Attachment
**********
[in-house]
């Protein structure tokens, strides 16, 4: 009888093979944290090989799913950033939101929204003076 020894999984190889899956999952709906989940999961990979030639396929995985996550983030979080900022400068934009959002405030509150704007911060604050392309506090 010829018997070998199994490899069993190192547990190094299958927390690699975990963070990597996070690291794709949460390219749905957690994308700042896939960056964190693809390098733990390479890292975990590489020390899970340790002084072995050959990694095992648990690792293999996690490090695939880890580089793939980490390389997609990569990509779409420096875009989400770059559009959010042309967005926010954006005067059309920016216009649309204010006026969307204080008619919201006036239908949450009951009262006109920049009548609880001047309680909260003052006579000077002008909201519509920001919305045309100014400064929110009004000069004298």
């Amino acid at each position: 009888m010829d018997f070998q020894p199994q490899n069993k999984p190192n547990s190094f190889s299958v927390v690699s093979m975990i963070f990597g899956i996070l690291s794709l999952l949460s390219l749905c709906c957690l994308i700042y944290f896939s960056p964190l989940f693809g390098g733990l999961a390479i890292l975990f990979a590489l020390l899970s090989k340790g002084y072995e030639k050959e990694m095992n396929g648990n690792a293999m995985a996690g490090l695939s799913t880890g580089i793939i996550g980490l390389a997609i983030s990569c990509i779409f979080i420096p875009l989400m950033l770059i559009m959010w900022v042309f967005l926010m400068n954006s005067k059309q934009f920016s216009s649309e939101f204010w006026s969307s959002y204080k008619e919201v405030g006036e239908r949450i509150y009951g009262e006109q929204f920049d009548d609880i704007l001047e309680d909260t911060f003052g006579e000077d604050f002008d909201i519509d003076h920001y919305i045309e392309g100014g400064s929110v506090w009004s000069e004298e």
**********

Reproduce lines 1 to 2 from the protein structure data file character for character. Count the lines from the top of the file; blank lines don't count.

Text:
[in-house]
């Protein structure tokens, strides 16, 4: 009888093979944290090989799913950033939101929204003076 020894999984190889899956999952709906989940999961990979030639396929995985996550983030979080900022400068934009959002405030509150704007911060604050392309506090 010829018997070998199994490899069993190192547990190094299958927390690699975990963070990597996070690291794709949460390219749905957690994308700042896939960056964190693809390098733990390479890292975990590489020390899970340790002084072995050959990694095992648990690792293999996690490090695939880890580089793939980490390389997609990569990509779409420096875009989400770059559009959010042309967005926010954006005067059309920016216009649309204010006026969307204080008619919201006036239908949450009951009262006109920049009548609880001047309680909260003052006579000077002008909201519509920001919305045309100014400064929110009004000069004298």